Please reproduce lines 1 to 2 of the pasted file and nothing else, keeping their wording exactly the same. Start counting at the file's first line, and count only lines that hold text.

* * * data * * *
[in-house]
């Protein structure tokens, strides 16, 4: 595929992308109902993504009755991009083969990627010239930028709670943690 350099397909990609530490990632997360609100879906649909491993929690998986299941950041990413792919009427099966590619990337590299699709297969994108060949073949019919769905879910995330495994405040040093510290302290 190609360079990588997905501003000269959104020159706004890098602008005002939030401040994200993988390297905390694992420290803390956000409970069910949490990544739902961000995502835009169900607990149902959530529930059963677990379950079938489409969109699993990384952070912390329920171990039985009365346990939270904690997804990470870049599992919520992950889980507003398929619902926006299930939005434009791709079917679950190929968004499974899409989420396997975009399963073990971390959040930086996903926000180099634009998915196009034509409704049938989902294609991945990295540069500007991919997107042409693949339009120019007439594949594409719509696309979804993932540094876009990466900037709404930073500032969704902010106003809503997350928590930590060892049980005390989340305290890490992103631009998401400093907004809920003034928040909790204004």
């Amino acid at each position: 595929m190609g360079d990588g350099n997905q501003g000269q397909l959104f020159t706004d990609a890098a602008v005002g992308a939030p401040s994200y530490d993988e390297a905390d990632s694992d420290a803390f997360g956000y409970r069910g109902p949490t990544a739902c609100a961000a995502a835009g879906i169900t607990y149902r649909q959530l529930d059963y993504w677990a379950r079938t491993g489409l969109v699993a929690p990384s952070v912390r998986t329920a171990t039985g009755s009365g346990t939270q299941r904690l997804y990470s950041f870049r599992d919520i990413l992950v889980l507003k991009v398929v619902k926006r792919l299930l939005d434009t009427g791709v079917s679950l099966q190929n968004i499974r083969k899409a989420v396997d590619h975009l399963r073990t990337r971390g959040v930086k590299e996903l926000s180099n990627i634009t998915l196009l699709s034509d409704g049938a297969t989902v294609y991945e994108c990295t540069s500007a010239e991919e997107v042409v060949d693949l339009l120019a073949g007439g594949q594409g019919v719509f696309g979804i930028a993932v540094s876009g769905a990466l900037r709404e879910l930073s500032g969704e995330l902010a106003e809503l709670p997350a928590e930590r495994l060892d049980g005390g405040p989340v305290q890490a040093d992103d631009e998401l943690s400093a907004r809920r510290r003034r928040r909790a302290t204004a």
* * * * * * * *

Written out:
[in-house]
């Protein structure tokens, strides 16, 4: 595929992308109902993504009755991009083969990627010239930028709670943690 350099397909990609530490990632997360609100879906649909491993929690998986299941950041990413792919009427099966590619990337590299699709297969994108060949073949019919769905879910995330495994405040040093510290302290 190609360079990588997905501003000269959104020159706004890098602008005002939030401040994200993988390297905390694992420290803390956000409970069910949490990544739902961000995502835009169900607990149902959530529930059963677990379950079938489409969109699993990384952070912390329920171990039985009365346990939270904690997804990470870049599992919520992950889980507003398929619902926006299930939005434009791709079917679950190929968004499974899409989420396997975009399963073990971390959040930086996903926000180099634009998915196009034509409704049938989902294609991945990295540069500007991919997107042409693949339009120019007439594949594409719509696309979804993932540094876009990466900037709404930073500032969704902010106003809503997350928590930590060892049980005390989340305290890490992103631009998401400093907004809920003034928040909790204004």